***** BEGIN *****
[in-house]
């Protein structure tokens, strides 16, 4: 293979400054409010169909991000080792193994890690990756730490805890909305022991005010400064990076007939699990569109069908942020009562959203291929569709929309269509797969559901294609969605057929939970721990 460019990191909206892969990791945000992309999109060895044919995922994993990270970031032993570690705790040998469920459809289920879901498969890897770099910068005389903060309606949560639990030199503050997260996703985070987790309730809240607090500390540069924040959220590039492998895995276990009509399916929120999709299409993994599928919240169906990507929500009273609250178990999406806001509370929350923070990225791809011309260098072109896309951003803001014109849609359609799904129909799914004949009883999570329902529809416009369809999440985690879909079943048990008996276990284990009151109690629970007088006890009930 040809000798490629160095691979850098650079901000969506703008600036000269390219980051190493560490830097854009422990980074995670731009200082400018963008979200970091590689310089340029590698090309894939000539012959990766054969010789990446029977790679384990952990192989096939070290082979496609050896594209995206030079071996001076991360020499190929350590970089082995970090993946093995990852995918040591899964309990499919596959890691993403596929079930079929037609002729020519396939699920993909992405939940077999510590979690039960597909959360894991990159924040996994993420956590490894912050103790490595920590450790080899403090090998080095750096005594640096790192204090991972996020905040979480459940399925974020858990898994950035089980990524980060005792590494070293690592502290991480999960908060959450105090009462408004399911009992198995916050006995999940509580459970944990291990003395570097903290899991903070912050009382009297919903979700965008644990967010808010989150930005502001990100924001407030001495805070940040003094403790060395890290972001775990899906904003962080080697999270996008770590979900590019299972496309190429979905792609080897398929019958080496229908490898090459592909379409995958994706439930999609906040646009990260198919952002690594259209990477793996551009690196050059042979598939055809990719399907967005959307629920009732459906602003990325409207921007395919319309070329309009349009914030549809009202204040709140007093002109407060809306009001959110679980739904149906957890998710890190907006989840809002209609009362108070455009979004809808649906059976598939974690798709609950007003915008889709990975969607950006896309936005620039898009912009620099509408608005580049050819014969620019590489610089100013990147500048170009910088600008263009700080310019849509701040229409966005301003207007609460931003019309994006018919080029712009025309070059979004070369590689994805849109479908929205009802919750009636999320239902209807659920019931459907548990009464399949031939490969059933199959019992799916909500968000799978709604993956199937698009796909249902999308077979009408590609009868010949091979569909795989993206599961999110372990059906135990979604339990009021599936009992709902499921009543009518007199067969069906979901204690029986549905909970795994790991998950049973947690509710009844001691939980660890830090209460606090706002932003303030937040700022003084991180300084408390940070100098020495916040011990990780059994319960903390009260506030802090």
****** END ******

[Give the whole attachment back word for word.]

[in-house]
């Protein structure tokens, strides 16, 4: 293979400054409010169909991000080792193994890690990756730490805890909305022991005010400064990076007939699990569109069908942020009562959203291929569709929309269509797969559901294609969605057929939970721990 460019990191909206892969990791945000992309999109060895044919995922994993990270970031032993570690705790040998469920459809289920879901498969890897770099910068005389903060309606949560639990030199503050997260996703985070987790309730809240607090500390540069924040959220590039492998895995276990009509399916929120999709299409993994599928919240169906990507929500009273609250178990999406806001509370929350923070990225791809011309260098072109896309951003803001014109849609359609799904129909799914004949009883999570329902529809416009369809999440985690879909079943048990008996276990284990009151109690629970007088006890009930 040809000798490629160095691979850098650079901000969506703008600036000269390219980051190493560490830097854009422990980074995670731009200082400018963008979200970091590689310089340029590698090309894939000539012959990766054969010789990446029977790679384990952990192989096939070290082979496609050896594209995206030079071996001076991360020499190929350590970089082995970090993946093995990852995918040591899964309990499919596959890691993403596929079930079929037609002729020519396939699920993909992405939940077999510590979690039960597909959360894991990159924040996994993420956590490894912050103790490595920590450790080899403090090998080095750096005594640096790192204090991972996020905040979480459940399925974020858990898994950035089980990524980060005792590494070293690592502290991480999960908060959450105090009462408004399911009992198995916050006995999940509580459970944990291990003395570097903290899991903070912050009382009297919903979700965008644990967010808010989150930005502001990100924001407030001495805070940040003094403790060395890290972001775990899906904003962080080697999270996008770590979900590019299972496309190429979905792609080897398929019958080496229908490898090459592909379409995958994706439930999609906040646009990260198919952002690594259209990477793996551009690196050059042979598939055809990719399907967005959307629920009732459906602003990325409207921007395919319309070329309009349009914030549809009202204040709140007093002109407060809306009001959110679980739904149906957890998710890190907006989840809002209609009362108070455009979004809808649906059976598939974690798709609950007003915008889709990975969607950006896309936005620039898009912009620099509408608005580049050819014969620019590489610089100013990147500048170009910088600008263009700080310019849509701040229409966005301003207007609460931003019309994006018919080029712009025309070059979004070369590689994805849109479908929205009802919750009636999320239902209807659920019931459907548990009464399949031939490969059933199959019992799916909500968000799978709604993956199937698009796909249902999308077979009408590609009868010949091979569909795989993206599961999110372990059906135990979604339990009021599936009992709902499921009543009518007199067969069906979901204690029986549905909970795994790991998950049973947690509710009844001691939980660890830090209460606090706002932003303030937040700022003084991180300084408390940070100098020495916040011990990780059994319960903390009260506030802090």